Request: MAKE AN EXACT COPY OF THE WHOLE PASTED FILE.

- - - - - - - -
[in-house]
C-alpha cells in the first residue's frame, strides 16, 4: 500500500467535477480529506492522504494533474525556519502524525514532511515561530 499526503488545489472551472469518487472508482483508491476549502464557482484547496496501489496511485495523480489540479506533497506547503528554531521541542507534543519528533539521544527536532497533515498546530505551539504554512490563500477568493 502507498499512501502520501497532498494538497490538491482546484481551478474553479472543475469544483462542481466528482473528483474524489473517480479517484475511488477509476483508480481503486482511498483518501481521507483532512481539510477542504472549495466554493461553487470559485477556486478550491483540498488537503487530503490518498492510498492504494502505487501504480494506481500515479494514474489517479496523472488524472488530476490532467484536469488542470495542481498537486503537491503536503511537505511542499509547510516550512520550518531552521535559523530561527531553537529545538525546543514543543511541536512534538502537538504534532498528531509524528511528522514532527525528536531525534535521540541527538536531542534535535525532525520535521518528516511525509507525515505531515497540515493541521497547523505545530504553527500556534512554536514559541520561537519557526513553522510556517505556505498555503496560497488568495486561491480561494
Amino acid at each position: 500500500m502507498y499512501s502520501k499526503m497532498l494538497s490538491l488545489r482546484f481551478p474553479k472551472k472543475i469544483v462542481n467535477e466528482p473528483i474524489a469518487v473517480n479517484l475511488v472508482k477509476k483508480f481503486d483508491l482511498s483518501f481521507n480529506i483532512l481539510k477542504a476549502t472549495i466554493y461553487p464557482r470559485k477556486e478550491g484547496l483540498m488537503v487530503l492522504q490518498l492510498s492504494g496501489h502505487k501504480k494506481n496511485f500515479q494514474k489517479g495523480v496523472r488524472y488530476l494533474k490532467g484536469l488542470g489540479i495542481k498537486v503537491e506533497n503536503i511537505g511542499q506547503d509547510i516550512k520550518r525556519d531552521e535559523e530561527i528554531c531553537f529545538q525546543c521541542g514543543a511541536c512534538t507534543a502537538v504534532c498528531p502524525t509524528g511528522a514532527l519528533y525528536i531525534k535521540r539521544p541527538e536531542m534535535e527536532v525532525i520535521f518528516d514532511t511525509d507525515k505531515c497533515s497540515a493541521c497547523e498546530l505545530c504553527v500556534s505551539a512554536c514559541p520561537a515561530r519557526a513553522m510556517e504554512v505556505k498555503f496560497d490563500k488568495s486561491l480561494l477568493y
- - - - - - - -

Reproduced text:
[in-house]
C-alpha cells in the first residue's frame, strides 16, 4: 500500500467535477480529506492522504494533474525556519502524525514532511515561530 499526503488545489472551472469518487472508482483508491476549502464557482484547496496501489496511485495523480489540479506533497506547503528554531521541542507534543519528533539521544527536532497533515498546530505551539504554512490563500477568493 502507498499512501502520501497532498494538497490538491482546484481551478474553479472543475469544483462542481466528482473528483474524489473517480479517484475511488477509476483508480481503486482511498483518501481521507483532512481539510477542504472549495466554493461553487470559485477556486478550491483540498488537503487530503490518498492510498492504494502505487501504480494506481500515479494514474489517479496523472488524472488530476490532467484536469488542470495542481498537486503537491503536503511537505511542499509547510516550512520550518531552521535559523530561527531553537529545538525546543514543543511541536512534538502537538504534532498528531509524528511528522514532527525528536531525534535521540541527538536531542534535535525532525520535521518528516511525509507525515505531515497540515493541521497547523505545530504553527500556534512554536514559541520561537519557526513553522510556517505556505498555503496560497488568495486561491480561494
Amino acid at each position: 500500500m502507498y499512501s502520501k499526503m497532498l494538497s490538491l488545489r482546484f481551478p474553479k472551472k472543475i469544483v462542481n467535477e466528482p473528483i474524489a469518487v473517480n479517484l475511488v472508482k477509476k483508480f481503486d483508491l482511498s483518501f481521507n480529506i483532512l481539510k477542504a476549502t472549495i466554493y461553487p464557482r470559485k477556486e478550491g484547496l483540498m488537503v487530503l492522504q490518498l492510498s492504494g496501489h502505487k501504480k494506481n496511485f500515479q494514474k489517479g495523480v496523472r488524472y488530476l494533474k490532467g484536469l488542470g489540479i495542481k498537486v503537491e506533497n503536503i511537505g511542499q506547503d509547510i516550512k520550518r525556519d531552521e535559523e530561527i528554531c531553537f529545538q525546543c521541542g514543543a511541536c512534538t507534543a502537538v504534532c498528531p502524525t509524528g511528522a514532527l519528533y525528536i531525534k535521540r539521544p541527538e536531542m534535535e527536532v525532525i520535521f518528516d514532511t511525509d507525515k505531515c497533515s497540515a493541521c497547523e498546530l505545530c504553527v500556534s505551539a512554536c514559541p520561537a515561530r519557526a513553522m510556517e504554512v505556505k498555503f496560497d490563500k488568495s486561491l480561494l477568493y